neil / tags / zero squared

Tagged with “zero squared” (2)

  1. Zero Squared #95: Žižek and the Double Blackmail | Free Podcasts | PodOmatic”

    Slavoj Žižek is the guest this week as we discuss the flak he’s received for a few of his Lacanian interventions into politics recently, Marx’s Labor Theory of Value, and his most current book Against the Double Blackmail.

    "[A]n urgent and entertaining diagnosis of the ongoing refugee crisis and global terror threat, highlighting the glaring contradictions in our attitudes and actions." —Mother Jones

    "Slavoj Žižek’s compellingly persuasive insights into the current refugee explosion…could not arrive at a more urgent time."—CounterPunch

    Thanks goes out to our Zero Books Club members. Zero Books club members gain access to the Inside Zero Books Podcast and are invited to participate in online workshops in critical theory. Now is always a good time to join.

    This episode does not feature any sound collages or clips, except for one clip from a youtube video called "Slavoj Zizek Reacts," and the song Raggle Taggle by A Hawk and a Hacksaw.

    photo credit goes to Ellis Christopher

    https://www.podomatic.com/podcasts/dietsoap/episodes/2017-01-10T19_03_57-08_00

    —Huffduffed by neil

  2. Diet Soap Podcast #204: Breaking Bad All the Way | Free Podcasts | PodOmatic”

    The guest this week is Mark Fisher. Fisher is the author of the book Capitalist Realism and Ghosts of My Life (writings on depression, hauntology and lost futures). Fisher is also the author of an essay on the hit television show Breaking Bad for the New Humanist magazine and it’s this essay which will be the subject of this week’s podcast.

    I want to thank my subscribers Jacob L and Andy M for their recurring donations and remind you that if you’d like to support the podcast you can find the paypal buttons at dietsoap.podomatic.com.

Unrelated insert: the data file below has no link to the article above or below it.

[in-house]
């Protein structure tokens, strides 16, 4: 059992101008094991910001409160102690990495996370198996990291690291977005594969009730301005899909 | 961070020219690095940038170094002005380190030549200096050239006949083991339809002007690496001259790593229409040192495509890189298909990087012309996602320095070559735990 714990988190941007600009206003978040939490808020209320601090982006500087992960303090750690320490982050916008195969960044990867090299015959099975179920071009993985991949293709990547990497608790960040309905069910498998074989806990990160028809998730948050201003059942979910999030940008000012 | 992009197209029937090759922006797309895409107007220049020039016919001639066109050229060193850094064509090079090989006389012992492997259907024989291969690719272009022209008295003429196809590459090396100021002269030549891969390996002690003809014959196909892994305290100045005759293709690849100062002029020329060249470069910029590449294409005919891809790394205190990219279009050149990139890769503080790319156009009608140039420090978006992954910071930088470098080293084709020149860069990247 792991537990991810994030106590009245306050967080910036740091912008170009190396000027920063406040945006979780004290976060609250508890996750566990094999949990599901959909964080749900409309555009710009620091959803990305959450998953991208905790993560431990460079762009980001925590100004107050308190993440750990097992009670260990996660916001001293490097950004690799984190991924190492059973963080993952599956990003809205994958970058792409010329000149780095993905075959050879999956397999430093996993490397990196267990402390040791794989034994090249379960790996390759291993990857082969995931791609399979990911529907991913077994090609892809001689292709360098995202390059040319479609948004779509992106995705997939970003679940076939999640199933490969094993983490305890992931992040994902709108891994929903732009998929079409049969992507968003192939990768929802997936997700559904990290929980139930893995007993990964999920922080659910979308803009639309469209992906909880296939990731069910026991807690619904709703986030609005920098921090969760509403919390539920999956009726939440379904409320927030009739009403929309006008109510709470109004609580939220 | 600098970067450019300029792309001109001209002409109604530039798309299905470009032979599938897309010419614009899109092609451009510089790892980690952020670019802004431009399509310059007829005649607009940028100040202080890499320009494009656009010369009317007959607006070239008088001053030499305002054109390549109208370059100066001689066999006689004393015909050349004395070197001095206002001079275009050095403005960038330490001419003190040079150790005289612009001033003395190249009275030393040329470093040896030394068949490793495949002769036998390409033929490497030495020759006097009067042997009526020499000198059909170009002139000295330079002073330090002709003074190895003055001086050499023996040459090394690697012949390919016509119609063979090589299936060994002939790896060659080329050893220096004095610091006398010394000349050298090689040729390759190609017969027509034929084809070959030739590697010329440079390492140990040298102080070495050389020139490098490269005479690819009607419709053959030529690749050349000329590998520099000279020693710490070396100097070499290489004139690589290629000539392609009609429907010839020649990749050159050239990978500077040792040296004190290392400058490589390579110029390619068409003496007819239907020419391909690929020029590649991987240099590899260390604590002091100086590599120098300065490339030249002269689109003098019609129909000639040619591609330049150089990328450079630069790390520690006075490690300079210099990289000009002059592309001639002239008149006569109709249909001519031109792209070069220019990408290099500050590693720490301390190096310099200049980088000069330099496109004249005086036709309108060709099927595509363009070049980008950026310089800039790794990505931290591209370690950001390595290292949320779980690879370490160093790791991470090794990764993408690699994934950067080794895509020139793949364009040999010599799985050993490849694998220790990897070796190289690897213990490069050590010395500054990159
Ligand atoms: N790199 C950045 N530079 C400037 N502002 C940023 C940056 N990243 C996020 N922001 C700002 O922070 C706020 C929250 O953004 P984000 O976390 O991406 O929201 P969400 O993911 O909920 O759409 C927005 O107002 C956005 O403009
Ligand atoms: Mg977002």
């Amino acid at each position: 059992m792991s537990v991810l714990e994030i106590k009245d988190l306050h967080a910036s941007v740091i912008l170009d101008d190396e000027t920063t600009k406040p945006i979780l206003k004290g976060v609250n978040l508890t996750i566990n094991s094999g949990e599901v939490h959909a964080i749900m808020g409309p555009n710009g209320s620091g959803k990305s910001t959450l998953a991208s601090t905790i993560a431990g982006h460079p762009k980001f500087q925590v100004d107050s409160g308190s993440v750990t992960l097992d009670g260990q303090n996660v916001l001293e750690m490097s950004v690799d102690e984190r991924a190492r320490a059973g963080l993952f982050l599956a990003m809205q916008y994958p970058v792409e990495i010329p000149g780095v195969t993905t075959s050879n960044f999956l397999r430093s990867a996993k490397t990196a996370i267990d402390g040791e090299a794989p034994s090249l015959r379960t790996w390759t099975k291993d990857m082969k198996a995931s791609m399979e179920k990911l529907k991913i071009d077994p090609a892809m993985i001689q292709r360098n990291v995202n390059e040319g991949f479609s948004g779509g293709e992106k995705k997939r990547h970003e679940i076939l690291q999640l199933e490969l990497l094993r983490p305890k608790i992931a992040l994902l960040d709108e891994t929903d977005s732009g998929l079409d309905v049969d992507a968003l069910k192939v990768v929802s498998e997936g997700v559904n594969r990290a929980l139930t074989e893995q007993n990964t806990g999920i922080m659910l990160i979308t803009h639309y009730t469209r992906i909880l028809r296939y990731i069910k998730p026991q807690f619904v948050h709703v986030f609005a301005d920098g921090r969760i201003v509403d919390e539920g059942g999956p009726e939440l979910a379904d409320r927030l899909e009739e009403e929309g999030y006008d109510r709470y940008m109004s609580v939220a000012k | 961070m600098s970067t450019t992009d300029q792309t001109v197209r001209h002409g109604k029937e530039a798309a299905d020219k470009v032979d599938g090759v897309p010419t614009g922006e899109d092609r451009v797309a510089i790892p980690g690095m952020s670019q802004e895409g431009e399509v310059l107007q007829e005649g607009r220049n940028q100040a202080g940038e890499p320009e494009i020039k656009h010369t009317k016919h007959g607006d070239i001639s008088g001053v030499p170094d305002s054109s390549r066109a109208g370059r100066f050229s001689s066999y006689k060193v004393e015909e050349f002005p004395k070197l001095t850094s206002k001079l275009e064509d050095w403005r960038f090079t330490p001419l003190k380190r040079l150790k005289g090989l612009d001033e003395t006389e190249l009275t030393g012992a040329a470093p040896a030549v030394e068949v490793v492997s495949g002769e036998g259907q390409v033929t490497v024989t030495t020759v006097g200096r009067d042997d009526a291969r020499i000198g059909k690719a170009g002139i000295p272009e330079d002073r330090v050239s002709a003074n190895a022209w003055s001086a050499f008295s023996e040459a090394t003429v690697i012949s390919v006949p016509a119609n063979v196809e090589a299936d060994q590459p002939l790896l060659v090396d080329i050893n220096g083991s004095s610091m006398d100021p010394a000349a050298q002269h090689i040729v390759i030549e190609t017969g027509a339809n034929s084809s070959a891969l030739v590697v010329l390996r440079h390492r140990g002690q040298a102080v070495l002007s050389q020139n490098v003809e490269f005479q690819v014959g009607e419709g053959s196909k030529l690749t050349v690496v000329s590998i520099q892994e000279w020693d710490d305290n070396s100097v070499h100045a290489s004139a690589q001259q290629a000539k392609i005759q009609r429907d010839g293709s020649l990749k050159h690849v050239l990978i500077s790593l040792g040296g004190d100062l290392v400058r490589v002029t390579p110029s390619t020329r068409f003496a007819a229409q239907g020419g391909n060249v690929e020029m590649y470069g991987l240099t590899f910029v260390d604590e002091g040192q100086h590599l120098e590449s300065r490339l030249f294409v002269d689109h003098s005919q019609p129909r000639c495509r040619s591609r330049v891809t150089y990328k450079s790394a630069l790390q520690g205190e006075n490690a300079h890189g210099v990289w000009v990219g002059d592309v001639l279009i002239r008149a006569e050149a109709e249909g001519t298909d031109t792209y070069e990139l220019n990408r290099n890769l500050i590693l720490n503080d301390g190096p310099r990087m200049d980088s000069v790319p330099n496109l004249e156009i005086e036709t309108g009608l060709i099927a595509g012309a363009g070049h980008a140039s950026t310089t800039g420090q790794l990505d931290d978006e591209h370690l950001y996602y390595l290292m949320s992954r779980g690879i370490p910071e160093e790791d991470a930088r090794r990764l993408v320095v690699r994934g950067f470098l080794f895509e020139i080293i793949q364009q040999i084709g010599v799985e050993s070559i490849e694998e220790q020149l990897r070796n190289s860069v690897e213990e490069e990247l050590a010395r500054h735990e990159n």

To set up this interview I thought I’d paste in an excerpt from Mark Fisher’s essay:

    Who needs religion when you have television? On soap operas, unlike in life, villainous characters almost always face their comeuppance. TV cops may now be required to have “complicated” private lives and dubious personal ethics, but we’re seldom in any serious doubt about the difference between good and evil, and on which side of the line the maverick cop ultimately falls. The persistence of the fantasy that justice is guaranteed – a religious fantasy – wouldn’t have surprised the great thinkers of modernity. Theorists such as Spinoza, Kant, Nietzsche and Marx argued that atheism was extremely difficult to practise. It’s all very well professing a lack of belief in God, but it’s much harder to give up the habits of thought which assume providence, divine justice and a secure distinction between good and evil.

    https://www.podomatic.com/podcasts/dietsoap/episodes/2014-01-30T01_24_00-08_00

    —Huffduffed by neil